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Huffington Post article
WATCH: Intrigue, Betrayal And Murder
Huffington Post - about 4 years
The Steve Jobs film is apparently "embarrassing," "Fruitvale" doesn't have a release date yet and, with the recent will-they-or-won't-they intrigue surrounding the release of "The Canyons," our movie-going hearts just can't take it anymore. Thankfully, there's the San Francisco Film Noir Festival, Noir City. Starting Friday night, the Castro Theatre will host its annual ode to noir. And with 27 films, they're bringing all the suspense, intrigue and betrayal you can handle. The theatre will kick off the festival will a special guests appearance from noir star Peggy Cummins who will introduce her 1950 film "Gun Crazy," and then stick around for a post-show interview. After that, it's a week and a half of all-day noir. (Eat your heart out, Sundance.) Still can't get enough? Hit the Noir City Nightclub next weekend and "party like it's 1949." Check out a few of the noir films that will be featured at the festival in our slideshow below:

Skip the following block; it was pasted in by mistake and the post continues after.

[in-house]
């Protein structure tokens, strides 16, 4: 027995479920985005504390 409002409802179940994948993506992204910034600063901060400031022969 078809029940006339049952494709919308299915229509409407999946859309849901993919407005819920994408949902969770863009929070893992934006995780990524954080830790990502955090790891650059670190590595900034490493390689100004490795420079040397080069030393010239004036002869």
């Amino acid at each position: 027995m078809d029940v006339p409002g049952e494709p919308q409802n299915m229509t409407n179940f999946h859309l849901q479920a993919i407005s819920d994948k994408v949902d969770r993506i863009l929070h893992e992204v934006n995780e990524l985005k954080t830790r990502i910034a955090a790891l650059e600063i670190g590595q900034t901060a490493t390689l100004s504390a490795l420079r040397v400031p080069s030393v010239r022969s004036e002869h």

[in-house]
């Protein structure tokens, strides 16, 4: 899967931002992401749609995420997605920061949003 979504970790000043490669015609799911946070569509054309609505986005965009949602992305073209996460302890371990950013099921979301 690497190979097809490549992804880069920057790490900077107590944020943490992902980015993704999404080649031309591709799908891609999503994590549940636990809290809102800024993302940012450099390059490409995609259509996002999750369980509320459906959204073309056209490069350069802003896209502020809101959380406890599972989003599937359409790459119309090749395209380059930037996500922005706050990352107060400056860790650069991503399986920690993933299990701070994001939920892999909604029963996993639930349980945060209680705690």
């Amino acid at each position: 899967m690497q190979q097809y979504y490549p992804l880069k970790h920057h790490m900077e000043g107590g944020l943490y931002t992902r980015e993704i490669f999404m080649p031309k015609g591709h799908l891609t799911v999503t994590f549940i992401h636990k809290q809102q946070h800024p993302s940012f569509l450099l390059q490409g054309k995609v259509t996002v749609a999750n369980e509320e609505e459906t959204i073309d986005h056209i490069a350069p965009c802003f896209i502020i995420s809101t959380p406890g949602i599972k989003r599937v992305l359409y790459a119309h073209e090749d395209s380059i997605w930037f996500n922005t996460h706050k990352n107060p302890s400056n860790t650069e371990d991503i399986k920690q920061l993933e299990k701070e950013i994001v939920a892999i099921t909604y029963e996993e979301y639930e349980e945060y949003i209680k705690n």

Article Link:
Huffington Post article
'Hitchcock': Anthony Hopkins Recalls Scariest Movie Scene
MTV News - over 4 years